There are plenty of questions the Country Music Assn. would like viewers to have on their minds Wednesday night as they tune in to the Nashville trade group’s annual televised awards show on ABC.
For instance: Who will be named entertainer of the year? What type of gown will Carrie Underwood wear as host?
And how likely are Tim McGraw and Faith Hill to kiss during the married couple’s performance? (The answer is very.)
To anyone who’s been paying attention, though, only one question really matters, and that’s how — or whether — the CMA Awards will address some of the most widely discussed events of the past few weeks, including the mass shootings in Las Vegas and Sutherland Springs, Texas, as well as President Trump’s controversial responses to them.
Like it or not, awards shows, with their live audiences and their ample prime-time real estate, have become important venues for artists to grapple with the issues of the day. And in the case of Las Vegas — where 58 country fans were killed at an outdoor festival just off the Strip — you’d think the CMA would be eager for the opportunity to demonstrate some support.
Yet last week the organization issued media guidelines forbidding journalists covering the event from asking entertainers about “the Las Vegas tragedy, gun rights, political affiliations or topics of the like.” The CMA Awards, the memo went on, should be about honoring “the outstanding achievements in country music of the previous year”; everyone in attendance should “feel comfortable talking to press at this exciting time.”
And if a reporter were to disagree and ask McGraw what he thought about Trump’s comment that the massacre in Texas wasn’t “a guns situation”? His or her “credential [would] be reviewed and potentially revoked via security escort.”
The CMA quickly rescinded the restrictions.
But that’s hardly the end of the story. As trade groups do, the CMA was merely representing the interests of its constituents; that threatening memo reflected a larger unwillingness among many in the country-music industry to engage polarizing issues like gun control, even when the issue touches as close to home as it did in Las Vegas.
A few voices did speak out after last month’s atrocity. Caleb Keeter, a guitarist in the Josh Abbott Band (which performed at the Las Vegas festival), wrote on Twitter that the shooting had made him reconsider his staunch defense of the 2nd Amendment.
“Enough is enough,” he said.
And Margo Price told The Times that artists need “to get their heads out of the sand” and “talk about reforming gun laws.”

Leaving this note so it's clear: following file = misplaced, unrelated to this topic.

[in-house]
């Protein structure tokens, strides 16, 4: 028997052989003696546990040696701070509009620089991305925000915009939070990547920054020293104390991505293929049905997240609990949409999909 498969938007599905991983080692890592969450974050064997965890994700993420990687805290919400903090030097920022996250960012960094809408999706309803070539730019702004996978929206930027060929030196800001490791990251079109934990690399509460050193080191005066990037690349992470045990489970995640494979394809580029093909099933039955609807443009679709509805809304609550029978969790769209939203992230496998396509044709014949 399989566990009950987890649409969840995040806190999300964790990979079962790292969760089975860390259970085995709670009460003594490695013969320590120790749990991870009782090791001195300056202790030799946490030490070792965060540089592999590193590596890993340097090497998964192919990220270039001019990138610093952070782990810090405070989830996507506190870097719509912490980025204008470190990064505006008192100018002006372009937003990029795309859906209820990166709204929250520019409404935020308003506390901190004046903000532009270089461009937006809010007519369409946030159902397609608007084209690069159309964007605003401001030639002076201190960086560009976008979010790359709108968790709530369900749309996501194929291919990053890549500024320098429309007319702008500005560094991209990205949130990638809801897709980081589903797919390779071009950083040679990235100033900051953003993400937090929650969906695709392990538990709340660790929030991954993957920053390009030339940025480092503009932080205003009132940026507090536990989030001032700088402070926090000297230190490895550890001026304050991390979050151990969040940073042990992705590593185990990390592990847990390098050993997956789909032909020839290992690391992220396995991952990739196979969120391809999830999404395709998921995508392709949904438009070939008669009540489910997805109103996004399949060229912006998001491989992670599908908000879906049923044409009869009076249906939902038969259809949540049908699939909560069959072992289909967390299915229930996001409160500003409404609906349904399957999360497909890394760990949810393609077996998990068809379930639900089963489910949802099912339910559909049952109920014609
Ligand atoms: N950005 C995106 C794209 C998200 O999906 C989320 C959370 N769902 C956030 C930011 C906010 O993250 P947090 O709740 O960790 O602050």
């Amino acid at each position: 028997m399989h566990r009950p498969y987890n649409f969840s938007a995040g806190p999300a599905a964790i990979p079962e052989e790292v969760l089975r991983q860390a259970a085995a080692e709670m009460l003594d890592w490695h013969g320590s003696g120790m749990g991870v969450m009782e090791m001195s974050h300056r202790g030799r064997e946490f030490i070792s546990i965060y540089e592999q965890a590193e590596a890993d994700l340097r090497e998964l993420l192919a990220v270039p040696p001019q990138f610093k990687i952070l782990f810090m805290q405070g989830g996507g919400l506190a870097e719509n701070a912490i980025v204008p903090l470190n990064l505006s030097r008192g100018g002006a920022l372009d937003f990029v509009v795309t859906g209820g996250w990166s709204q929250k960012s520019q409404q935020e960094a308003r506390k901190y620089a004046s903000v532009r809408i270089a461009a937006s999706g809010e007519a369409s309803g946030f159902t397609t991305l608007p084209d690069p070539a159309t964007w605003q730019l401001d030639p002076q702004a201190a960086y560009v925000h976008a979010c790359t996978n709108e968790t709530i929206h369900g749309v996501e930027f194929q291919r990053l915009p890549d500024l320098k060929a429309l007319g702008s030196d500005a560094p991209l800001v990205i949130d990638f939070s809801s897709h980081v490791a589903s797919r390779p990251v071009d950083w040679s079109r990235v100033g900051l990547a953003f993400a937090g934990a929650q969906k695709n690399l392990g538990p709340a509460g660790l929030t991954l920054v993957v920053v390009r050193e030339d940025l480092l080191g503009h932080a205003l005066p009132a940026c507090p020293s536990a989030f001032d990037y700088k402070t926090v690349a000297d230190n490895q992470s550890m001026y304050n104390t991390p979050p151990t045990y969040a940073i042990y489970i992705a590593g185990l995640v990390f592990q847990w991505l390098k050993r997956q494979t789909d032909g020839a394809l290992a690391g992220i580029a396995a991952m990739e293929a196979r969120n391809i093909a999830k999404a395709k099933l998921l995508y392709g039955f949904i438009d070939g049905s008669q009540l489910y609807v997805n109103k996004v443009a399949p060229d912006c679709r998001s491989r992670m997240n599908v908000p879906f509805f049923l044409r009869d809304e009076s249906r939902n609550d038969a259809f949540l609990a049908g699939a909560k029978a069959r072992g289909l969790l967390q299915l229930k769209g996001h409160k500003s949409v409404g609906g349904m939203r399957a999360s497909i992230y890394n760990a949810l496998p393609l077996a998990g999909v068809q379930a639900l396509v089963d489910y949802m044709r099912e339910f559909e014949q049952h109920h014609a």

The majority of country’s A-listers resorted to generalities and euphemisms, though, just as they have recently regarding other hot-button topics such as Trump’s election and the push for marriage equality.
In part that’s a commercial calculation, of course. Country stars play to a more conservative audience than rappers or pop singers do; some have even received valuable marketing assistance from the National Rifle Assn.’s NRA Country initiative.
But it also speaks to the general smoothing-out of a style that once wore its jagged edges with pride. In the late 1960s, Merle Haggard happily inserted himself into the debate over Vietnam with his song “Okie from Muskogee.” Loretta Lynn took up the idea of birth control a few years later with “The Pill.”
Each song floated complicated politics and neither was easily reducible to a slogan. Yet as country crept closer to pop over the next few decades, and repositioned itself from rural America to the suburbs, the music slowly shed its willingness to offend or be misunderstood.
Now, artists who take strong stands are consigning themselves to country’s margins — think Price on the left or Hank Williams Jr. on the right — while the mainstream congratulates itself for boosting would-be mavericks like Chris Stapleton, a classically gifted songwriter whose rebelliousness ends with his unruly beard. (Stapleton is nominated at the CMA Awards for entertainer, album and male vocalist of the year.)
Which, as it happens, is actually a serious misreading of the pop scene that country has been inching toward.
Tune into the Grammy Awards or the MTV Video Music Awards and you’ll find pop stars practically tripping over themselves to make statements about any number of current events, the more controversial and half-baked the better.
Yet the CMA just wants people at its show to feel comfortable?
These aren’t comfortable times.